Supreme Court Strikes Down ‘Matching Funds’ Provision

Alexandria, Va. — Today, the Supreme Court issued a ruling in Arizona Free Enterprise Club’s Freedom Club PAC et al. v Bennett (also known as McComish v. Bennett)striking down key provisions of the Arizona Clean Elections Act (ACEA).  The Act created tax-financed campaigns for those participating in the state-run program, and was challenged on the grounds that its “matching funds” provision ultimately chilled free speech and was in violation of the First Amendment.

The ruling is consistent with similar Supreme Court rulings over the past several years.  In 2008, the Court ruled in Davis v. FEC that “leveling the playing field” for candidates did not justify asymmetrical contribution limits triggered by one candidate’s spending their own funds in support of their campaign.

“The Supreme Court got it right today – it is not the state’s business to favor some candidates by giving them additional money when they risk being criticized or outspent,” said Center for Competitive Politics (CCP) Vice President of Policy Allison Hayward.  “Keeping campaign and state separate is vital if our system of government is to flourish, and this ruling moves us closer to that ideal.”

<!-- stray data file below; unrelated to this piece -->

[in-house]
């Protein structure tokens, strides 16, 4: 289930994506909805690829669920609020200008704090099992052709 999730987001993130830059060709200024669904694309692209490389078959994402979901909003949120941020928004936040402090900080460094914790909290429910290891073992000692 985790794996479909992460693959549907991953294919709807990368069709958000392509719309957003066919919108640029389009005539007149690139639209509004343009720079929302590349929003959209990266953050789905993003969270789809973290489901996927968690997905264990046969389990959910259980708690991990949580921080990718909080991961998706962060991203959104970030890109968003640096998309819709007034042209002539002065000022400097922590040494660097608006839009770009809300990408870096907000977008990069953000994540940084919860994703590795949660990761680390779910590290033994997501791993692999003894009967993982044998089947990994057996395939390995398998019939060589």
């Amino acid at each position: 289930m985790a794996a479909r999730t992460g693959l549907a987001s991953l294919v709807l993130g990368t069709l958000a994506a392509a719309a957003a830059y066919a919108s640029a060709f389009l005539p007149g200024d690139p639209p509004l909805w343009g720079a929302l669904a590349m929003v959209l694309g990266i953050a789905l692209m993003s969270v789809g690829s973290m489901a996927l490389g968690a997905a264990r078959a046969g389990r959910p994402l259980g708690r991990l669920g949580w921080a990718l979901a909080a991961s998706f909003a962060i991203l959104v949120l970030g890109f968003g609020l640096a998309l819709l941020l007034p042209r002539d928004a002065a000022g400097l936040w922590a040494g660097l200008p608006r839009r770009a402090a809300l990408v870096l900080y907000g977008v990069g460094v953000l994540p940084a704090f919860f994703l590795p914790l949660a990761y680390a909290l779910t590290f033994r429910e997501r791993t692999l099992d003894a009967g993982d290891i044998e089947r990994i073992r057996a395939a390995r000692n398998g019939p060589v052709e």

Arizona’s matching funds provision was found to chill free speech because the state allocates additional funds to candidates based on the spending of their opponents or independent groups.  Candidates and independent groups were effectively punished by the state for spending money to get their message out to the voting public.

“These programs of tax financed political campaigns have failed to achieve their goals wherever they’ve been implemented,” said Sean Parnell, president of CCP. “This latest ruling by the Court is one more nail in the coffin of so-called ‘reformers’ efforts to have government-managed political speech, something wholly contrary to the First Amendment.”

The implications of this decision will be felt in other states as well.  Connecticut, Maine, West Virginia, and Wisconsin also have “matching funds” provisions similar to Arizona’s.

“We are excited to see these unjust, unfair programs that stifle speech be struck down,” said Parnell.  “This is an important victory for our democracy.”

The Center for Competitive Politics is now the Institute for Free Speech.